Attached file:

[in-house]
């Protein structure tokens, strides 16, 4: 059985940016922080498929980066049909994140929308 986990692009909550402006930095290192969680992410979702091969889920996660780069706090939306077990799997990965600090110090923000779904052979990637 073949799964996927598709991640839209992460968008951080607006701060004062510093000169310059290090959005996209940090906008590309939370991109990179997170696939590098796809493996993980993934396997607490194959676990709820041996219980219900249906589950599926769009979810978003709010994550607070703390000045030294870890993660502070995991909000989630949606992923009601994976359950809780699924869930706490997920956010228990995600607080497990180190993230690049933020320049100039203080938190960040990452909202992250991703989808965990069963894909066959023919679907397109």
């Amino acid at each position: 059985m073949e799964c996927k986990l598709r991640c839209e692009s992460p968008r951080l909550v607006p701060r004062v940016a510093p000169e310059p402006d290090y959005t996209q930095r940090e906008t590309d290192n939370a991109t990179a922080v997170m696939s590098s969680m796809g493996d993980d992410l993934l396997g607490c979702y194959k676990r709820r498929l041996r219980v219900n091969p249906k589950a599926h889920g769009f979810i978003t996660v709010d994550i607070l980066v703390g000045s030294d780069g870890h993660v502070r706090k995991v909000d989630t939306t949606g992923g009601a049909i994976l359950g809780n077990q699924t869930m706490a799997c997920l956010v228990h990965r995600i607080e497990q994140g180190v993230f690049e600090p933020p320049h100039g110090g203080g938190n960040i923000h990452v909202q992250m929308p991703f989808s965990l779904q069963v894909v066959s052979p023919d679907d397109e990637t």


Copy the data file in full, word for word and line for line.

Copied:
[in-house]
């Protein structure tokens, strides 16, 4: 059985940016922080498929980066049909994140929308 986990692009909550402006930095290192969680992410979702091969889920996660780069706090939306077990799997990965600090110090923000779904052979990637 073949799964996927598709991640839209992460968008951080607006701060004062510093000169310059290090959005996209940090906008590309939370991109990179997170696939590098796809493996993980993934396997607490194959676990709820041996219980219900249906589950599926769009979810978003709010994550607070703390000045030294870890993660502070995991909000989630949606992923009601994976359950809780699924869930706490997920956010228990995600607080497990180190993230690049933020320049100039203080938190960040990452909202992250991703989808965990069963894909066959023919679907397109």
């Amino acid at each position: 059985m073949e799964c996927k986990l598709r991640c839209e692009s992460p968008r951080l909550v607006p701060r004062v940016a510093p000169e310059p402006d290090y959005t996209q930095r940090e906008t590309d290192n939370a991109t990179a922080v997170m696939s590098s969680m796809g493996d993980d992410l993934l396997g607490c979702y194959k676990r709820r498929l041996r219980v219900n091969p249906k589950a599926h889920g769009f979810i978003t996660v709010d994550i607070l980066v703390g000045s030294d780069g870890h993660v502070r706090k995991v909000d989630t939306t949606g992923g009601a049909i994976l359950g809780n077990q699924t869930m706490a799997c997920l956010v228990h990965r995600i607080e497990q994140g180190v993230f690049e600090p933020p320049h100039g110090g203080g938190n960040i923000h990452v909202q992250m929308p991703f989808s965990l779904q069963v894909v066959s052979p023919d679907d397109e990637t």